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ANT2301 Test 1 Study GuideWeek One- Perspectives on SexualityWhat is Sexuality?• How individuals experience/express themselves as sexual beings• Can be explained through different perspectives:o Biologically: Addresses sexual contact, sexual attractiono Sociologically: Cultural, legal, and political sexual expectations & standardso Philosophically: How individuals/groups think about sex (morally, ethically, theologically, spiritually, etc.)• Primarily look for explanation of sexuality in natural selection (Darwin)o The main force driving sexual selection is to pass one’s genes on to the next generation The more offspring bore, the higher fitness of an individual’s genes.How is Sexuality Determined?• Prehistory: Most of sexual knowledge comes from assumptions, inferences.o Venus of Willendorf: Earliest evidence of symbolic ideals of sex (enhanced sexual features)• Biology: The body can tell us about sexual selection• Art, Symbolism, and Writing: Reveals cultural perspectives on sexSexuality in HistoryAncient Mediterranean• Includes some of the earliest writing formso Concepts of what activities, sensations, etc. are considered “sexual”o Accounts of STDs, menstruation, circumcision, contraception, prostitutionThe Hebrews (1000-200 BC)• Rules regulated by Hebrew Bible regarding what is/isn’t sexually appropriateo Rules about sexual behavior• Acknowledges & Defines loveThe Greeks (1000-200 BC)• Distinguish between love and sexo Mythological stories to reinforce distinction: Aphrodite (love) & Eros (sex)• Institutionalize homosexualityo Behavior based, not orientation based.o Idealization of the male form o Pederasty common Typically platonic love, sex only sometimes occurred Consumption & Education lead to manhoodThe Romans (500 BC-700 AD)• Marriage & Sex were social moves, meant to improve one’s social standing.• Permissive of homosexuality until introduction of Christianityo Banned under ChristianityIndia (Beginning around 400 BC)• Belief of Karma (Hinduism) affected perspectives on sexuality• Kama Sutrao Not just an “instructional manual,” but also a moral guideo Addressed love and family in addition to sex.China (Beginning around 200 BC)• Practiced polygamy o Established power, wealth of an individual• Tao belief in Yin & Yango Yin: Female- weak, submissiveo Yang: Male- dominant, strong, assertive• Both yin & yang necessary for balance.Moche, Peru (100-800 AD)• Known for rich, monumental architectureo Structure sites of human sacrifice• Sex Pottery.Early Christianity (Beginning around 50 AD)• Jesus very liberal in his thinking of sexualityo Male and Female considered equals.• Stricter sexual regulations enforced by St. Paul and later followers• Typically sex is associated with sin in Christianity The Middle Ages (500-1400 AD)• Early in the period: All sex outside of marriage considered sinful, was forbidden• Later in period: o New ideals of women developed Not all women are “temptresses”o Thomas Aquinas: Establishes sexual laws Any non-procreative sexual activity was illegalIslam (Around 500 AD)• Developed with Jewish & Christian roots• Muslims: Very strict rules of gender roles, modestyo Women are subjugated to their husbands, though men are often allowed harems.The Renaissance (Beginning around 1300 AD)• More focus on mankind’s place in the world• Rejuvination of Sexuality• Increased women’s roles in societyo Though later in the period- backlash against sexuality of a womanThe Reformation (Beginning around 1500 AD)• Martin Luther & John Calvino Sex is naturalo Marriage is a companionship with equal partnersThe Enlightenment (Beginning 1700 AD)• Exploration of female sexuality • Homosexuality heavily condemnedVictorian Era (1837-1901)• Public vs. Private sexual behavioro Public: Very sexually conservativeo Private: Complete opposite Prevalence of porn, adultery, prostitution • Return of Chivalryo Belief that women are delicate and must be protected. Puritans (Begin around 1600)• Severe sanctions for sexual behaviorso Caused groups to flee and regroup with others with similar ideals and moralsEarly US (1700-1800’s)• Late 1700’s- More liberal sexual attitudes• Slavery (an issue of human rights) impacts sexual conducto Settlers used open sexuality of minorities (Mexicans, Native Americans) as a reason to disdain & oppress them.The 19th Century • Free Love movemento Saw marriage as the sexual slavery of women• Increase in medical studies/definitions of sexuality• Comstock Act of 1873 prohibits mailing of sexually obscene publications.The 20th Century • Social Hygiene Movement o Blood tests before marriage to prevent spread of STDso Police action against prostitutes• Sexologyo Alfred Kinsey: Importance of sex greater than originally believedo Masters & Johnson: Studied physiology of sexual response• The Sexual Revolutiono 1920’s: Flapper era, enforced strength & power of women and their sexuality• Rise of feminism• Gay Liberationo Stonewall Riot (1969)- Bar raided by police because it was for gays, triggered a major riot.• Queer Theoryo Recognizes legitimacy of homosexualityThe 21st Century• Rise in popularity of plastic surgery o Reflects ideals of unnatural images of beauty as seen in the media/pornography.Theoretical Perspectives on SexualityEvolutionary Perspectives• Biological Theory: Emphasizes biology behind sexual behavior (genetics, etc.)• Sociobiology: Sexual behaviors are a result of natural selection in evolution• Evolutionary Psychology: Influence of psychological mechanisms and environmental factors on sexual behavior.Psychological Theories• Psychoanalytic Theory: (Freud) Id, ego, superego, libido, psychosexual development, erogenous zones• Social Learning Theory: Classical conditioning (reward/punishment) on sexual behavior• Cognitive Theory: Our thoughts are responsible for our (sexual) behaviorSociological Perspectives• All societies regulate sexuality in different ways (social norms, taboos, expectations, etc.)• “Appropriate” behavior is dependant on the culture• Symbolic Interaction Theory: Sexual behavior is influenced by prior learning • Reiss’s Theory: Sexuality is about power, forming bonds.Social Messages about Sexuality• Agency: Cultural ideal that you either interact with or oppose your culture (Ex: religion, family, peers, media of an individual)• Ideals of a Culture vs. Actual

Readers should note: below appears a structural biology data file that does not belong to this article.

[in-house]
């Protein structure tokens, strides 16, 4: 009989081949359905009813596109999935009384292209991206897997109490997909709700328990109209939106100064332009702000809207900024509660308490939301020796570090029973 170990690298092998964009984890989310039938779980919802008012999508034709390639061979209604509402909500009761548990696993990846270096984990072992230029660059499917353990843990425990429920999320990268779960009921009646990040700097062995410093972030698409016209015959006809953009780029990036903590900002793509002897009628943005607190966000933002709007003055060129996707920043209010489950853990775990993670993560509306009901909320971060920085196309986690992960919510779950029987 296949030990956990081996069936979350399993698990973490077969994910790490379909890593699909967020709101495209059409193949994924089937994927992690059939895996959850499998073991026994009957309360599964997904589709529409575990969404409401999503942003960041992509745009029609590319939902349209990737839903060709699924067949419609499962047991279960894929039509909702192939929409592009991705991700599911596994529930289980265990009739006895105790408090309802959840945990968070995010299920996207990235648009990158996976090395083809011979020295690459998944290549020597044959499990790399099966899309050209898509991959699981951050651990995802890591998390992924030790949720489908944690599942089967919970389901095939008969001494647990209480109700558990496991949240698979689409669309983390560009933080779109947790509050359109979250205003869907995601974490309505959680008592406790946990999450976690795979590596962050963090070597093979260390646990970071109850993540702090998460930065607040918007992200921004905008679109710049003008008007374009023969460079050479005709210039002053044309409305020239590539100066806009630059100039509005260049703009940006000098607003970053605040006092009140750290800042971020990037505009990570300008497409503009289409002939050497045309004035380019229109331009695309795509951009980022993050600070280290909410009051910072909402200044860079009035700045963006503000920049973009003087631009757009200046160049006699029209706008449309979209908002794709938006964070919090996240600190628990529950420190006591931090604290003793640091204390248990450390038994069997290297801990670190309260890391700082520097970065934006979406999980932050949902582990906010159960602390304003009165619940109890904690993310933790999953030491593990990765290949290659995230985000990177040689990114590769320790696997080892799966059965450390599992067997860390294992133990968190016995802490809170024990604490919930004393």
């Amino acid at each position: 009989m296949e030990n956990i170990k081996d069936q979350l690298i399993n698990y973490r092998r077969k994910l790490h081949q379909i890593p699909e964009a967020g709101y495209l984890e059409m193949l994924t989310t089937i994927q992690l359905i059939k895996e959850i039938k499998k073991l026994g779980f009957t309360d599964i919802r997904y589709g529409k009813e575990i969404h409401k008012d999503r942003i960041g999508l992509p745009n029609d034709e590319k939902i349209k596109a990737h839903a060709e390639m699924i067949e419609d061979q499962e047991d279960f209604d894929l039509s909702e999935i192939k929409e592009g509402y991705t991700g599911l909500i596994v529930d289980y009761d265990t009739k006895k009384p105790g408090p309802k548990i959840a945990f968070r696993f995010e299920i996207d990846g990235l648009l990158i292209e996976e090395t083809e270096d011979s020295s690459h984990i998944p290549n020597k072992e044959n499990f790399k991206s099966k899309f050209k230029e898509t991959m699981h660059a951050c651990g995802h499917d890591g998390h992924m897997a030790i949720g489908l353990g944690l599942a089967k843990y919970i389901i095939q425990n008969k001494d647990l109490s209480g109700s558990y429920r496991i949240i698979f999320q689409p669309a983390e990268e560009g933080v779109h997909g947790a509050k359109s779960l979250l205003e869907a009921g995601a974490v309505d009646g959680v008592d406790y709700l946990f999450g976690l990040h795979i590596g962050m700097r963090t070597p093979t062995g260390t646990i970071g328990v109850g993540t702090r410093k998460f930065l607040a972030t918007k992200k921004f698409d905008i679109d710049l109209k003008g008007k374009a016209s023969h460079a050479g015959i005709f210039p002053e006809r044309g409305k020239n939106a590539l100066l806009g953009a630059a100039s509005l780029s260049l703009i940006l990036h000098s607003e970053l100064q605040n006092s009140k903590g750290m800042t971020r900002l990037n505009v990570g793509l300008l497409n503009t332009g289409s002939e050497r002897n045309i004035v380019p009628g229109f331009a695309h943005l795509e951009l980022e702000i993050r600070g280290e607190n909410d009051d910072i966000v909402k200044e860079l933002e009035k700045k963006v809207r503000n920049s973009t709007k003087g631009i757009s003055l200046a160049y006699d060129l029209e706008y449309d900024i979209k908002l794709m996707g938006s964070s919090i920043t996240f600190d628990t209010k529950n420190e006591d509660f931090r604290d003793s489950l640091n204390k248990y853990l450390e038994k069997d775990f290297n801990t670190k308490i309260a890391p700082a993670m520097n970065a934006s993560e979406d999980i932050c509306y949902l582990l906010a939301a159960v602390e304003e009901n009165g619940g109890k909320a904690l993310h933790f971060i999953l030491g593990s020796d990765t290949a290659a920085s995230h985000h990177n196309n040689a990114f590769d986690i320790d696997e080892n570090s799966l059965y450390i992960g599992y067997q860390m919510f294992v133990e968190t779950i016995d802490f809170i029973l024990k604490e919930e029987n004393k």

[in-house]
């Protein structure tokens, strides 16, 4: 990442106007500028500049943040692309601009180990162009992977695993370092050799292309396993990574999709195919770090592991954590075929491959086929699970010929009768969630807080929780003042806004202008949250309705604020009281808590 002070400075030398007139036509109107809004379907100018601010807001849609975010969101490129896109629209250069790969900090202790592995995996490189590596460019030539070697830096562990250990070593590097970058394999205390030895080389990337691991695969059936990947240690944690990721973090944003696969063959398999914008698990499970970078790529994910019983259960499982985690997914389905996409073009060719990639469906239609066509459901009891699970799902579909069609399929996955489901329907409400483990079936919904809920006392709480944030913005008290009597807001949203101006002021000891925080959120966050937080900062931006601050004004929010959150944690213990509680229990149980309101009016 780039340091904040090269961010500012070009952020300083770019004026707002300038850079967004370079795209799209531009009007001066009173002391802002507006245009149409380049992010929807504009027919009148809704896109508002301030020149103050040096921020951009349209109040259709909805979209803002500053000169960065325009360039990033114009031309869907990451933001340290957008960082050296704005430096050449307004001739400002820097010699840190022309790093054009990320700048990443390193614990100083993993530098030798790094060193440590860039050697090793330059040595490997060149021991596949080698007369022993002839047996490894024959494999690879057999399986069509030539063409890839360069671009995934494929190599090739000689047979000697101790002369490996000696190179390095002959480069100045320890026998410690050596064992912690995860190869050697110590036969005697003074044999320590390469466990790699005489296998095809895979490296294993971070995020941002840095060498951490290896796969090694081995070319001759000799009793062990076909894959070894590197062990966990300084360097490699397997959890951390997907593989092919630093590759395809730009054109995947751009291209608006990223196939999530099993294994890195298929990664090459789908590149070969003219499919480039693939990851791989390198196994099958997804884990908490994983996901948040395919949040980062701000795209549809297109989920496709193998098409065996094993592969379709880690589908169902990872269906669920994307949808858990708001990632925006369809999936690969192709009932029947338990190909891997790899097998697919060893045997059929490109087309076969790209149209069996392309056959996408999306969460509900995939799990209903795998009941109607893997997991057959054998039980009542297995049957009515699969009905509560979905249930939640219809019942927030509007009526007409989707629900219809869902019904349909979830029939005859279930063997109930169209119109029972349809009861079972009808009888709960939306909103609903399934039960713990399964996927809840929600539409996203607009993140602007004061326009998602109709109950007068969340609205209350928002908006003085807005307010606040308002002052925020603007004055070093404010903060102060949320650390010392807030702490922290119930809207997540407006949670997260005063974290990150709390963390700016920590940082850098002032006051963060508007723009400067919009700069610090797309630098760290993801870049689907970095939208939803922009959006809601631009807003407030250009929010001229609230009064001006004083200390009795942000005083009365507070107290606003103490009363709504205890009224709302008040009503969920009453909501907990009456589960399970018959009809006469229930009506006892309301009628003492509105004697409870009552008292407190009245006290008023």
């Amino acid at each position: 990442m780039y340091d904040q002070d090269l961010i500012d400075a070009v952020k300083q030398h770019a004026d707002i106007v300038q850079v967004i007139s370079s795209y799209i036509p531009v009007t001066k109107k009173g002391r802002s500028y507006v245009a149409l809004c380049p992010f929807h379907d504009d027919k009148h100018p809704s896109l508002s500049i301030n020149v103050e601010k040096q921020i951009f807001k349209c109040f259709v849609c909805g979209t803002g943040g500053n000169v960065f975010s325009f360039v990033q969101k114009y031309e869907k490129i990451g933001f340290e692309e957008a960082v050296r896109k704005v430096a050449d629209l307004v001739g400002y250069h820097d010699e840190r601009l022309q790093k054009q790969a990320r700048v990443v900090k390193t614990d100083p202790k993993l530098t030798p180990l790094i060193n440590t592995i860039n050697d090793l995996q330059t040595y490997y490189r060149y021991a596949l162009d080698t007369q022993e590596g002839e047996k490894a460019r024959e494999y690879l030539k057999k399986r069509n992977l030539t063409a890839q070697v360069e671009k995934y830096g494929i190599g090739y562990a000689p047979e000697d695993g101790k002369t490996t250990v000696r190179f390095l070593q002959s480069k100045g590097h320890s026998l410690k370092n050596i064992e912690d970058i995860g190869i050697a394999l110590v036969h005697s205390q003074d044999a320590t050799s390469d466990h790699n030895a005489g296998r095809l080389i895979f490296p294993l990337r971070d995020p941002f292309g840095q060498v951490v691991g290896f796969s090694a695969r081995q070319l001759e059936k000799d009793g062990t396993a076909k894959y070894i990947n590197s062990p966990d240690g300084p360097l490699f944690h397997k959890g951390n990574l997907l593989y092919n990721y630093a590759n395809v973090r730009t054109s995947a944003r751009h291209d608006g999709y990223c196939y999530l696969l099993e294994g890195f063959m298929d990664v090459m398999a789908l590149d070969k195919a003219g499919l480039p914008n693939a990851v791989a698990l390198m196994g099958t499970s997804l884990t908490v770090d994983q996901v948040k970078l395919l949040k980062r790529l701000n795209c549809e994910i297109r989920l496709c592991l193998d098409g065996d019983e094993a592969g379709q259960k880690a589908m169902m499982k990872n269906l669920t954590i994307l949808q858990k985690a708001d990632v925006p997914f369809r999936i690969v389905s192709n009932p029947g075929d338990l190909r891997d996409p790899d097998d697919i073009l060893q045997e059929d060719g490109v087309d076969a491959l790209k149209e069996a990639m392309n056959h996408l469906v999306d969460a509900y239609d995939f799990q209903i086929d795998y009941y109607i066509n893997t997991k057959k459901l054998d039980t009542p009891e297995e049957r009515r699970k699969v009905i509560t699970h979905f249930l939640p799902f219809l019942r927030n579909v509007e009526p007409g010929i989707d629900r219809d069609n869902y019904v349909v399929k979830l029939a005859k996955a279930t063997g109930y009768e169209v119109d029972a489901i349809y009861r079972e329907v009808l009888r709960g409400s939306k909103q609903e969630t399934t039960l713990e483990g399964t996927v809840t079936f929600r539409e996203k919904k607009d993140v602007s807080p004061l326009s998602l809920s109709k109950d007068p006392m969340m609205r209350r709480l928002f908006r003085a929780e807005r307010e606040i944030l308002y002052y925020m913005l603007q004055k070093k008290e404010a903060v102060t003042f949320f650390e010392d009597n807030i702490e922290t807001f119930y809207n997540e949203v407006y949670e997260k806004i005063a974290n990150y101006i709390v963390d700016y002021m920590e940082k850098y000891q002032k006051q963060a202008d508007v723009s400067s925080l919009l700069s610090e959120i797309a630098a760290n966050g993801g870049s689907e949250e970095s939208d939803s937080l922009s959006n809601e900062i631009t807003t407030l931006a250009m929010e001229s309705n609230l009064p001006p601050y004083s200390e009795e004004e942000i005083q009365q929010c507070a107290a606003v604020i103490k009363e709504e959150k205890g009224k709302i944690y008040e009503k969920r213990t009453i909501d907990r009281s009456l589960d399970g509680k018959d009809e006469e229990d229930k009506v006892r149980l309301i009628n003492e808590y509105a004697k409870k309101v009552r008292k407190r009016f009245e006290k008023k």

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FSU ANT 2301 - Test 1 Study Guide